On the morning of September 11, 2001, nearly 3,000 people were killed when hijacked planes hit the World Trade Center, the Pentagon, and a Pennsylvania field.
Now, 19 years later, 9/11, also known as Patriot Day, is observed in the United States to honor not only the memory of the victims who were killed and injured by the terrorist attacks, but also first-hand responders who sacrificed their lives.
For assistant football coach, Kenneth Schiumo Jr., the day is especially memorable as he was attending elementary school just a few miles away from the Twin Towers on Staten Island.
“I was in my fifth grade homeroom and it was early in the morning and we were kinda getting school started,” he said. “We all got a report that we had to evacuate the building so we thought it was just a fire drill or something like that. Our pastor at the time came out and said we were informed that there was a small plane that hit one of the World Trade Centers and they’re investigating it. My dad worked at Madison Square Garden at the time and I was worried about him because of the attraction at Madison Square Garden is. I was picked up from school and I remember just kind of sitting in my living room and watching the live news footage which was a replay of the time of what was going on and we were trying to get in contact with my dad.”
For staff members such as social studies teachers Jennifer Nelken and Sarah Wiseman, the memories of where they were and what they did, are still vivid.
“I was getting ready for college classes. I saw the news when the second plane hit. It was then I felt like something was wrong,” Nelken said. “I remember also calling my uncle who lives in New York to make sure he was okay as the attacks were happening. He first hand witnessed everyone walking across Brooklyn Bridge as the subways and all transportation were pretty much halted. “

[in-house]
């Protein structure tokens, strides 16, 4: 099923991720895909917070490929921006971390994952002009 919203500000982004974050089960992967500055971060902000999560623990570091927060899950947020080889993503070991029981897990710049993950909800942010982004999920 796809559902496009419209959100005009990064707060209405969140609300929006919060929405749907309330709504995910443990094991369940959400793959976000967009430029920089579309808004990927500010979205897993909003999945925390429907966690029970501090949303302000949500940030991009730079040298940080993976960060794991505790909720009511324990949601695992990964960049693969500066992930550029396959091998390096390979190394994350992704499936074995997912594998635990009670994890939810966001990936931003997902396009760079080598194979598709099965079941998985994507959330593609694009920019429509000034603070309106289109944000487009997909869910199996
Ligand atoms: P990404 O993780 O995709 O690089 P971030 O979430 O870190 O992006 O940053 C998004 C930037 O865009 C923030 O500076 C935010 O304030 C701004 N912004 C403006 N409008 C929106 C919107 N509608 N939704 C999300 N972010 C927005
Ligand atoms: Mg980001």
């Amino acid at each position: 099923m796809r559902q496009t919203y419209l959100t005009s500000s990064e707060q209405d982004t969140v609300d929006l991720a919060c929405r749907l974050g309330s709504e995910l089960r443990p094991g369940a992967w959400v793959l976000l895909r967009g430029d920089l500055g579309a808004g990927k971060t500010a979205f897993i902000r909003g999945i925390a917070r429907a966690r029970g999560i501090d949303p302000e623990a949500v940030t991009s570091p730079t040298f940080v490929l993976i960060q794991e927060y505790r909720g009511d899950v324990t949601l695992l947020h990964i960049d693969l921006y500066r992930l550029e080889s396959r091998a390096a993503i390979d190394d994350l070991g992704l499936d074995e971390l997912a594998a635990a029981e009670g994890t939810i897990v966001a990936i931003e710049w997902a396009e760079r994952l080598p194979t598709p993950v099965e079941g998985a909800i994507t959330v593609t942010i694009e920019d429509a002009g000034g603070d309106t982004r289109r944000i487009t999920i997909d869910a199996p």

“I was a junior at Plano Senior High, and I was at morning marching band practice,” social Wiseman said. “Because we didn’t all have cell phones yet, I didn’t know anything was wrong when I went to my first period class. We watched as the towers burned and then the second tower fell live on TV.”
Learning about 9/11 both in, and out of school, junior Simon Pham thinks 9/11 has affected America greatly.
“9/11 has really impacted America in many different ways, many Americans still think of 9/11 as an excuse to be Islamophobic, but there are also many Americans who grieve and also forgive and appreciate our safety today,” Pham said. “I believe that 9/11 was indeed a tragedy and that there were people at fault and there were victims who have every right to grieve.”
Teachers such as Nelken think students should be informed about 9/11 and how it impacted America.
“I think students should learn and know about 9/11, just as they do any historical event. Many students were born around the 9/11 era and the world has been different ever since,” she said. “It shaped many foreign and domestic policies. It was a defining moment in history, even though it was very tragic.”
Schiumo hopes that students understand both the severity, and America’s overcoming of the 9/11 attacks.
“I just want the kids to understand that you know when we talk about September 11th, 2001 this is something that we have had affect us close to home,” Schiumo said. “Luckily one of the only things that has really ever happened of that significance in the United States and it’s just so important to understand that you know though bad happened, we were able to band together as a country and a community and focus on the people that needed help at that time.”